Nova Scotia

How a skills program is changing lives for young people in Nova Scotia

A Wolfville woman who described her life as filled with "despair" just three months ago has praised a new government-funded pilot project for a new outlook on life.

$1M pilot project available to people ages 18-26 in Kentville, Halifax

Emily Steen is shown at the Edge office in Kentville. She designed and painted the mural behind her. (Jean Laroche/CBC)

Just three months ago, Emily Steen said she felt "hopeless" and her days were filled with "despair."

"I was very depressed," she said. "Like I'd never find a job again.

"I felt like no matter what I did I'd get rejected."

But the 25-year-old Wolfville woman, who has relied on income assistance to survive for the past four years, has a new part-time job, and her outlook on life is no longer bleak.

She credits a pilot project called Edge, which is funded by the Nova Scotia government.

It's a peer support and life-skills program available to Nova Scotians who are 18 to 26 and receiving either income assistance or employment support. There are two projects, one in Kentville and the other in Halifax.

Steen said the program gave her new friends, skills and the staff helped her regain her confidence.

"Having people who barely know me believe in me so strongly, it really helped my brain go, 'Hey, maybe I am worth working on, maybe I am worth hiring,'" she said.

Much bigger goal

Steen now has her sights on a much bigger goal than just simply getting a job.

"They gave me the encouragement I needed to awaken a long-dead dream," she said. "I'm slowly putting together the pieces to start my own plus-size clothing line and subsequent store to sell them at."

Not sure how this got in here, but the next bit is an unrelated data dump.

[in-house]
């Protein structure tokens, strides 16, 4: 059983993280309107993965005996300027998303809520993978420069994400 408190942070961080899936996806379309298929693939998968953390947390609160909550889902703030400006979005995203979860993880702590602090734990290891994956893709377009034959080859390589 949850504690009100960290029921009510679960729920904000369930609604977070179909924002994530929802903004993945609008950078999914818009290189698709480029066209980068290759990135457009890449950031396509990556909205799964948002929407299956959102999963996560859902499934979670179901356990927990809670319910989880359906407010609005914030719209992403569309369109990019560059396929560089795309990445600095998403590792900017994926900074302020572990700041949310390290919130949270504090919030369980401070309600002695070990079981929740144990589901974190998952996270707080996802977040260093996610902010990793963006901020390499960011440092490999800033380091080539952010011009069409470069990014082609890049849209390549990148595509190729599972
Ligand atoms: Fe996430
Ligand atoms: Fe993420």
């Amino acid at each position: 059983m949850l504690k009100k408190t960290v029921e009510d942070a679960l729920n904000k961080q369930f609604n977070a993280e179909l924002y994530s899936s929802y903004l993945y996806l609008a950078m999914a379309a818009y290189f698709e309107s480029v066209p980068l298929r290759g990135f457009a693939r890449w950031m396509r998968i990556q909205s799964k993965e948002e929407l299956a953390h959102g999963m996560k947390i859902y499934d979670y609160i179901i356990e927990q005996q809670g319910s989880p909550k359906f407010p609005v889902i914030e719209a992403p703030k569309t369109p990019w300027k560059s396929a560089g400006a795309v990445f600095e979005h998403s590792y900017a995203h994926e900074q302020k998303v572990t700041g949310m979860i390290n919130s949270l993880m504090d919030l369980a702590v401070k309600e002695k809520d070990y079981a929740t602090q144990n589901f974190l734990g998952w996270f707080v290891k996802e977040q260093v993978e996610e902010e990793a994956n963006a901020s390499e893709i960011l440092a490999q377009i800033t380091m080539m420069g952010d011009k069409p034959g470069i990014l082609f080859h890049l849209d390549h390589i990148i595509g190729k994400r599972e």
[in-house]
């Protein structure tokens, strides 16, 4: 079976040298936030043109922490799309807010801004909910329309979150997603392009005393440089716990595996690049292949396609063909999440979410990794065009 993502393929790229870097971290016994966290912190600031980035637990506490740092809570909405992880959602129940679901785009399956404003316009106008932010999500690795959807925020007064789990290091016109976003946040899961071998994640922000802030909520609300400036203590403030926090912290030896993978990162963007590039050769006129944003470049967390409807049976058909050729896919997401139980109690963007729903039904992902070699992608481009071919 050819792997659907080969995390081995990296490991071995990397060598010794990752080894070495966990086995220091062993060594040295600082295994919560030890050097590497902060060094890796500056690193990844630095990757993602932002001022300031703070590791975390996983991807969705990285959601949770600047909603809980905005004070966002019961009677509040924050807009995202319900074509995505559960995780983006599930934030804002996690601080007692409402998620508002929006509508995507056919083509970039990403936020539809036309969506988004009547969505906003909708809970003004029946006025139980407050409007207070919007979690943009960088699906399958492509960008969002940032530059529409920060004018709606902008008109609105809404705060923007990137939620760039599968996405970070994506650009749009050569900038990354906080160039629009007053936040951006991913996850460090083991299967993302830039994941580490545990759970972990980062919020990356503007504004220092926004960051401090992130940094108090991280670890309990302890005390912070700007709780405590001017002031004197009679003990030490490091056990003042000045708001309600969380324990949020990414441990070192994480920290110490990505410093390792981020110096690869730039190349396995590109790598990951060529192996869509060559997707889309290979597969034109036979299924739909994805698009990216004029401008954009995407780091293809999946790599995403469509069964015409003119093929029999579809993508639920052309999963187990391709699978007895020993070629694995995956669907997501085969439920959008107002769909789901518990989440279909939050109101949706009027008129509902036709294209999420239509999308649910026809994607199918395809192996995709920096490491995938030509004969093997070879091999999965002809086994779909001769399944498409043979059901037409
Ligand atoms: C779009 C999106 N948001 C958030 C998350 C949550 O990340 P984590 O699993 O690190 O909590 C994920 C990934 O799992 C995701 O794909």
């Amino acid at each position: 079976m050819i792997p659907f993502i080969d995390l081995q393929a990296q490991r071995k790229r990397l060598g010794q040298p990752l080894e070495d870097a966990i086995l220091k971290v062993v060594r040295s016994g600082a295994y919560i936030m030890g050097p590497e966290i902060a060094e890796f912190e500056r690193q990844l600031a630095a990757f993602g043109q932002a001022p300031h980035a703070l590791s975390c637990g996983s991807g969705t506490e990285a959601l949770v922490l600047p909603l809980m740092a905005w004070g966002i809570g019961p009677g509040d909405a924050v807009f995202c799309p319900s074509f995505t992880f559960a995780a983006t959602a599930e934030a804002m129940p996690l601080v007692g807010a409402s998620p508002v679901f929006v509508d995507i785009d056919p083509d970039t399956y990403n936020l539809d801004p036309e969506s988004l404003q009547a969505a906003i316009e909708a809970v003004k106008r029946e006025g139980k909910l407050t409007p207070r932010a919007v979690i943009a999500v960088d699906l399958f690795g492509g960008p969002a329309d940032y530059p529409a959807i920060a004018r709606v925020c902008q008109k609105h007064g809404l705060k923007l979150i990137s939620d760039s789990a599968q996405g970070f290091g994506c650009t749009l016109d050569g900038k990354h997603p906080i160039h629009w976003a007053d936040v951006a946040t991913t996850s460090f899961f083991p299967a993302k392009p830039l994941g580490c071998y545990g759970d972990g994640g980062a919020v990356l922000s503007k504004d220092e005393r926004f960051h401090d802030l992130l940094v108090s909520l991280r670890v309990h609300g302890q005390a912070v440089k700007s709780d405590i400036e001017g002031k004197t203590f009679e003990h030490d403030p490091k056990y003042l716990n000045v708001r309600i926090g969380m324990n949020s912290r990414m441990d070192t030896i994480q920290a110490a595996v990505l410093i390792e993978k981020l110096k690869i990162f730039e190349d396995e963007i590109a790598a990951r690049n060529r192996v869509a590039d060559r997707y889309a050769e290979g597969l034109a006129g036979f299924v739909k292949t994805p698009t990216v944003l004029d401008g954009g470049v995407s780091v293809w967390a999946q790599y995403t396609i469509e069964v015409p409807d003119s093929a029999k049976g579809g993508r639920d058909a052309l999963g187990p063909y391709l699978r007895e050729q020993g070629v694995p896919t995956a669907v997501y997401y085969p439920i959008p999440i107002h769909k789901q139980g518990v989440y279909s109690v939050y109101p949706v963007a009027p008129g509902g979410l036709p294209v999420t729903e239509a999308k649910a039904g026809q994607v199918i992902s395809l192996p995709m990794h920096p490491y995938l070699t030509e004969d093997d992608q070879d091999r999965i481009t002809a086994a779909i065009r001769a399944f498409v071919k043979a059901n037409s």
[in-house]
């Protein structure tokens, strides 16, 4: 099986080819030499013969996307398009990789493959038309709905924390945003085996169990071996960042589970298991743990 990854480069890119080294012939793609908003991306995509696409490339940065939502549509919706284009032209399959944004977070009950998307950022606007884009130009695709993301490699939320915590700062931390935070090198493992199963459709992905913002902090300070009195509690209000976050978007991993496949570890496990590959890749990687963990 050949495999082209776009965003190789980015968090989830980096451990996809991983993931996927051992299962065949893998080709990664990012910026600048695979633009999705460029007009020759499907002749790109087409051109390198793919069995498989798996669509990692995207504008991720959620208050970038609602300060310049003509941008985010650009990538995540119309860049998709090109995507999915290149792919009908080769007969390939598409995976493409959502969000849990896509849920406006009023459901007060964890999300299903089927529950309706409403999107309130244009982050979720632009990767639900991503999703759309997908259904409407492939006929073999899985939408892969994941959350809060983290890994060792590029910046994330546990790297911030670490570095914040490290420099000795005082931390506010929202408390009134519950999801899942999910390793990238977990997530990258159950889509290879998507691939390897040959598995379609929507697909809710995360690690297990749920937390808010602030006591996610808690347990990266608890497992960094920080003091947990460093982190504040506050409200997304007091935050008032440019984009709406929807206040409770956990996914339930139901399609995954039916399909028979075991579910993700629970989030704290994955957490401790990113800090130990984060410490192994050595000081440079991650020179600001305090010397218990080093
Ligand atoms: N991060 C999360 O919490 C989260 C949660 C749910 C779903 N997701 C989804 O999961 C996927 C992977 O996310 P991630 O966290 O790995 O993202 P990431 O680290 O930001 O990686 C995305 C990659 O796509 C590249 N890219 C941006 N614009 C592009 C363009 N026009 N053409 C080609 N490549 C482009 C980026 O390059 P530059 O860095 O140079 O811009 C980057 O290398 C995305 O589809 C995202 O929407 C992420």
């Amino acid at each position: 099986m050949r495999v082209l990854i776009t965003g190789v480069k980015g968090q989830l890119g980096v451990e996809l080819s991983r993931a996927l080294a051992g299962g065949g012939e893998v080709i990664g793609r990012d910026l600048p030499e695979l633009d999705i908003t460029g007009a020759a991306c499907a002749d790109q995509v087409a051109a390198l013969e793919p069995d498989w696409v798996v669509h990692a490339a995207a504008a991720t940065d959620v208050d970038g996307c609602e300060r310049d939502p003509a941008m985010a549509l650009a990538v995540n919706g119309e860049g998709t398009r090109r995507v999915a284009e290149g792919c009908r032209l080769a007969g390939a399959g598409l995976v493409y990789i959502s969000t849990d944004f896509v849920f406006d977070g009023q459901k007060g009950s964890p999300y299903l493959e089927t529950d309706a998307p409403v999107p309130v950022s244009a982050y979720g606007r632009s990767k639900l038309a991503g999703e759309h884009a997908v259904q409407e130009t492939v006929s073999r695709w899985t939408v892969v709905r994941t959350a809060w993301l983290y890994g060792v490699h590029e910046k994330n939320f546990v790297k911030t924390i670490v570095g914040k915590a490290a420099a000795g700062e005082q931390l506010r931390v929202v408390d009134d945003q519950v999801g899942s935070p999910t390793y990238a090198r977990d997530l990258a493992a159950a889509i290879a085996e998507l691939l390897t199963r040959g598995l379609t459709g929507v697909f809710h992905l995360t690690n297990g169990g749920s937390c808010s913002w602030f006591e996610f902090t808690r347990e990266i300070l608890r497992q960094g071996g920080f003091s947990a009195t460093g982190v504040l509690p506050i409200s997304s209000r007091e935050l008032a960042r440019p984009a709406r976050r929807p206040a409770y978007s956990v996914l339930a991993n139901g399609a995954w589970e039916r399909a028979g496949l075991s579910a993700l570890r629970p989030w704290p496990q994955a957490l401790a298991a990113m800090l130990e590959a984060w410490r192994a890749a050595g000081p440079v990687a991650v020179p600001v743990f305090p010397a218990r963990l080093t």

Emerson Mabe, left, and Emily Steen are part of a provincial pilot project to help young people improve their skills. (Jean Laroche/CBC)

Meantime, she's looking forward to the day she no longer relies on government help to pay the bills.

"It'll be nice to be back to being able to stand on my own two feet again," said Steen. "Because it's been awhile and there's really no way to describe the level of confidence that it gives you to be able to say I can cover my rent, I can cover my bills.

"I can have food in the cupboards the whole month. I can have quarters to do my laundry so I don't have to hand-wash stuff in my bathroom sink."

The Nova Scotia government is putting $1 million toward the program, which pays for staff, training programs, work clothes or supplies and food. It also provides a salary subsidy equivalent to minimum wage to employers who agree to give participants a three-month work term.

The plan is to evaluate the program once the two organizations who are running it have completed the year-long pilot project next October.

Although skeptical going into the program, Steen is now a believer. "Definitely reach out, take the step because it's worth it."



Jean Laroche


Jean Laroche has been a CBC reporter since 1987. He's been covering Nova Scotia politics since 1995 and has been at Province House longer than any sitting member.


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